Diarrhoea Disease Season
Feedback from our health facilities show that incidents of Diarrhoea Disease are on the increase from previous years with children under the age of five being particularly affected.
As part of the Western Cape Government Health’s strategy to reduce the number of diarrhoea cases in the province, the department will embark on a five-month (November 2014 to March 2015) awareness and education campaign to drive home the key message of how preventative action can reduce the risk of disease. The campaign will include radio and print advertisements, face-to-face interaction at various taxi ranks, taxi interior branding and detailed portals on MXit and social media sites.
The Western Cape Government Health appeals to parents and caregivers to take special care of their children who are prone to this disease during the upcoming Diarrhoea Disease Season (DD Season).
The DD Season is between November till May when there is an increase in acute diarrhoea cases due to the warm summer months when the disease is more prevalent. However, diarrhoea cases are also reported throughout the year.
The areas most affected during DD season are those with poor infrastructure and lack of access to clean water. Virtually all our facilities see an increase in the number of children under five (5) suffering from various degrees of dehydration due to infectious diarrhoeal disease during these months.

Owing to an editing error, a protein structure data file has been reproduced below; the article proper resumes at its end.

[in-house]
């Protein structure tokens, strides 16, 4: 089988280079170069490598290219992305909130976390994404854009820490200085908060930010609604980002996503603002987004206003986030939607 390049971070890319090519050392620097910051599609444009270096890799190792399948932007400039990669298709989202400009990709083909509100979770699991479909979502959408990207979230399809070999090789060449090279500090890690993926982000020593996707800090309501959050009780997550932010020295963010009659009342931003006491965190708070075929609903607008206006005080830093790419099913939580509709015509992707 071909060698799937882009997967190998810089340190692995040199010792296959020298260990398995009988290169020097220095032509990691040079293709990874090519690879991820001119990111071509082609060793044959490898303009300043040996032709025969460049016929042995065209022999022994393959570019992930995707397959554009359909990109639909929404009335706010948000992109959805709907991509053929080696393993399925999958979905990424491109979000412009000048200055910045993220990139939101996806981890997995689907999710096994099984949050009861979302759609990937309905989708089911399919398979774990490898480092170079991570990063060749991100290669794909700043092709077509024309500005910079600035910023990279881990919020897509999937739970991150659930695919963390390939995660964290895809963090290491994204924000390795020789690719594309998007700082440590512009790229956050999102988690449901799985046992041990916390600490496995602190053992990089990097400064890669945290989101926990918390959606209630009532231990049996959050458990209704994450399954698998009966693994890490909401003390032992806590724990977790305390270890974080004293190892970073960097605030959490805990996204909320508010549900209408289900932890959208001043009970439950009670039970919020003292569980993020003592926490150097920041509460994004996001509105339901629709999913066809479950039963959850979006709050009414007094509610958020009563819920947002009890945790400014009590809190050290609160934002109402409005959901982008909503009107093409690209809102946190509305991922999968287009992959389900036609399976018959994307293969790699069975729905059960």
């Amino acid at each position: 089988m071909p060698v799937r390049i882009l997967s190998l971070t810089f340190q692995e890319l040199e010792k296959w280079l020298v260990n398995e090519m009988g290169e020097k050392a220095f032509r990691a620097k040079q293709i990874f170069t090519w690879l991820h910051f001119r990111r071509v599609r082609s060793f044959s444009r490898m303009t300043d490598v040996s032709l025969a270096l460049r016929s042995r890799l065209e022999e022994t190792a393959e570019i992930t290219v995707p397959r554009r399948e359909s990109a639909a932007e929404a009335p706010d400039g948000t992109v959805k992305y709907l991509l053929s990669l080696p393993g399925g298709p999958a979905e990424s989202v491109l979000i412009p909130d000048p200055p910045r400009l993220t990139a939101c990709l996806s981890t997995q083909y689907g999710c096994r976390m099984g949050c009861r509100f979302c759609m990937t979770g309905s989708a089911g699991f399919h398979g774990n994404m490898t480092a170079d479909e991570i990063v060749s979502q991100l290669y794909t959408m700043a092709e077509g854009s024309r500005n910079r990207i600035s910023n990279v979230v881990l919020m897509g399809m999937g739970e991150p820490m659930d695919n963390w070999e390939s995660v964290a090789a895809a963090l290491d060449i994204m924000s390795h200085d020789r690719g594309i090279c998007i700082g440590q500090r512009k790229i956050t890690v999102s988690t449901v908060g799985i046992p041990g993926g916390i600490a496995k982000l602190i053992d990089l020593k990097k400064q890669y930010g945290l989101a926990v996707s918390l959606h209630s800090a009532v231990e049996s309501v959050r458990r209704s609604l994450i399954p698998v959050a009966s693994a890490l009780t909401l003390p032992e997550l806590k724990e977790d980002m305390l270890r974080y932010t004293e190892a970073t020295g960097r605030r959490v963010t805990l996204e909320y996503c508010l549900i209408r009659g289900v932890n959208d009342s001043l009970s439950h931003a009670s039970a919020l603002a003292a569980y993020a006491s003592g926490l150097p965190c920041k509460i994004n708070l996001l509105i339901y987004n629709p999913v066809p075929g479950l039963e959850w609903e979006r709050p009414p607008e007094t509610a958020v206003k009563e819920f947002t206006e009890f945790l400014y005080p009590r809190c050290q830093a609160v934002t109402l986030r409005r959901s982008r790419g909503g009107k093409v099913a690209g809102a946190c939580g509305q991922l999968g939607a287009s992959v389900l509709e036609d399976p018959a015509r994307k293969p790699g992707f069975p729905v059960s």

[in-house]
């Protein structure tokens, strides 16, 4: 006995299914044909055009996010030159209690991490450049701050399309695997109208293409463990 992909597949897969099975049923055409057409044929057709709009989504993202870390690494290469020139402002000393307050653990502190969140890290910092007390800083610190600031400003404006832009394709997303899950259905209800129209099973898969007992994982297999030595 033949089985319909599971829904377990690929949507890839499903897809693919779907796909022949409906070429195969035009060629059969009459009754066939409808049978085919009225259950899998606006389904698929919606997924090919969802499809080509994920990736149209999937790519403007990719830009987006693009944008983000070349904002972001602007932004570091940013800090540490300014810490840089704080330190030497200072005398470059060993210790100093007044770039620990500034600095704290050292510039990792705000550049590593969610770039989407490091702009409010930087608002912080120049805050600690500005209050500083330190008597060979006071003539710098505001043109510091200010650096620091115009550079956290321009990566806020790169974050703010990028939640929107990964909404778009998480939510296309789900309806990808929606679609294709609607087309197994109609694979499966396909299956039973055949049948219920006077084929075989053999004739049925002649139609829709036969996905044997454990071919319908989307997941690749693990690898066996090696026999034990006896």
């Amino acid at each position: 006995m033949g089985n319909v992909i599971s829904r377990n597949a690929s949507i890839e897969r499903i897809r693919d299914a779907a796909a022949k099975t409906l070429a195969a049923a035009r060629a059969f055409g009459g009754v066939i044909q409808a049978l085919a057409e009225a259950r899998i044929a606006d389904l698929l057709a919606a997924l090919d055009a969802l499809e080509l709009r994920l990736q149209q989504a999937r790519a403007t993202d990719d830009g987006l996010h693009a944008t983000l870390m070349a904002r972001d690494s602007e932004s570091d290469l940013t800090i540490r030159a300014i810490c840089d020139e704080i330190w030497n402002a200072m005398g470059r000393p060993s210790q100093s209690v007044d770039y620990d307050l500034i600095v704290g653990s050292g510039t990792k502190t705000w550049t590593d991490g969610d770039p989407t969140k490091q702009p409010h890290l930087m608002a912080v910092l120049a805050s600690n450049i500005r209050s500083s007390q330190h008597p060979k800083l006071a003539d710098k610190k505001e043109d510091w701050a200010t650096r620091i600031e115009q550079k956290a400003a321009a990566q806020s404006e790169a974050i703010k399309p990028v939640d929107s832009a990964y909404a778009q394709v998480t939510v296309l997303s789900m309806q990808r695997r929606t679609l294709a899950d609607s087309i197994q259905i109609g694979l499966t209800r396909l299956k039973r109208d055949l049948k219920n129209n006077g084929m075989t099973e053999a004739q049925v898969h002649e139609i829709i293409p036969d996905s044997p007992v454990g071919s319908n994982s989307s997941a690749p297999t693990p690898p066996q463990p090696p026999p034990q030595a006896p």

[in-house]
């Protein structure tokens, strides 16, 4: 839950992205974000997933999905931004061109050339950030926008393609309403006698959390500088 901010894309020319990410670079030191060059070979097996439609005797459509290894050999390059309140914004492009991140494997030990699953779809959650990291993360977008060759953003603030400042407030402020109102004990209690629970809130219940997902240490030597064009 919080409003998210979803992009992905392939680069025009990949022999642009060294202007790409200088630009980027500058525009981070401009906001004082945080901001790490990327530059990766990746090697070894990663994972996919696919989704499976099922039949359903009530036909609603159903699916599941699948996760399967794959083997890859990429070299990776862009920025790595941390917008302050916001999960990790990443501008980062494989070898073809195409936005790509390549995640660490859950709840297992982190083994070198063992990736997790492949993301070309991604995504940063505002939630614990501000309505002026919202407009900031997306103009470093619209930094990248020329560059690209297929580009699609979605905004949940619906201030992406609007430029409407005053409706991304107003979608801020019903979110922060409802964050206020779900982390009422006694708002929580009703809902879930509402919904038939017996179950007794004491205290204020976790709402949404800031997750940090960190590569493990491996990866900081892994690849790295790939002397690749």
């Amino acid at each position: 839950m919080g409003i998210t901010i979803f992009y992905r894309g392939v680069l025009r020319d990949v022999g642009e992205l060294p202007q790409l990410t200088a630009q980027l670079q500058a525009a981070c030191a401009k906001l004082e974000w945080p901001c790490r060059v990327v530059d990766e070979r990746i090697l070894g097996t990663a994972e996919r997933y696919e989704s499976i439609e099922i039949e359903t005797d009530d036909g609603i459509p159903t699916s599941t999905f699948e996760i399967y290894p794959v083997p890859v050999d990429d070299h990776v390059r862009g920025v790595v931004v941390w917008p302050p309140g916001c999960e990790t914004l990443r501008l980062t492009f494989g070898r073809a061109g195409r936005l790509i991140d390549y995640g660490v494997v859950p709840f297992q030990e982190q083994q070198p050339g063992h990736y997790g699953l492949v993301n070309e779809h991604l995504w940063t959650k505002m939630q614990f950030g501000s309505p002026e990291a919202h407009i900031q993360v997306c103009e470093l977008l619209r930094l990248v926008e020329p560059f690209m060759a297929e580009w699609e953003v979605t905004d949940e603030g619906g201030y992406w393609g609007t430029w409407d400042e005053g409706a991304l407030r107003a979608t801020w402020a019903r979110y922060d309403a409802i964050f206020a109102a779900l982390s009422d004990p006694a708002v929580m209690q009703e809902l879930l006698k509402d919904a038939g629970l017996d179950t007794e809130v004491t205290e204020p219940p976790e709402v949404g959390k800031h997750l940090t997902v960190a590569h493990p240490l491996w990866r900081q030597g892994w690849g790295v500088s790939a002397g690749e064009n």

Over the past five years the Western Cape Government Health has managed to reduce the number of deaths in the province due to diarrhoea disease. However, there was an increase in the cases recorded at health facilities during the past financial year. In 2012/13, 40 050 cases were recorded and in 2013/14 there was an increase in cases with 43 891 treated. This resulted in a slight increase in the number of deaths reported - in the province over the same period - 52 in the Metro and nine (9) deaths in the rural areas.
The Department’s interventions have managed to keep deaths relatively low, but we need communities to work with us. “It is not necessary to lose the life of child to diarrhoea if we are aware of the symptoms, and keep a suffering child hydrated,” says the Western Cape Minister of Health, Theuns Botha. “We will continue to drive our interventions, which have demonstrated to achieve results.”
“The first warm days of summer, should ring alarm bells for parents and care givers, because of the increase in temperatures resulting in heightened symptoms of diarrhoea,” warned Minister Botha. “It is critical that parents and caregivers know the symptoms of diarrhoea and how to treat cases of diarrhoea. This can save a child’s life.”
The Western Cape Government Health has introduced a number of interventions to bring down deaths resulting from diarrhoea in the province.
A multi-sectoral team meets weekly during the diarrhoea season. This team drives activities including training staff in effective clinical methods. They also focus on hotspot areas checking water quality, toilets and general sanitation in these areas and also conducting outreach activities visiting households to manage the problem. This co-ordinated approach is the reason why there has been a significant drop in the number of diarrhoea deaths over the past few years.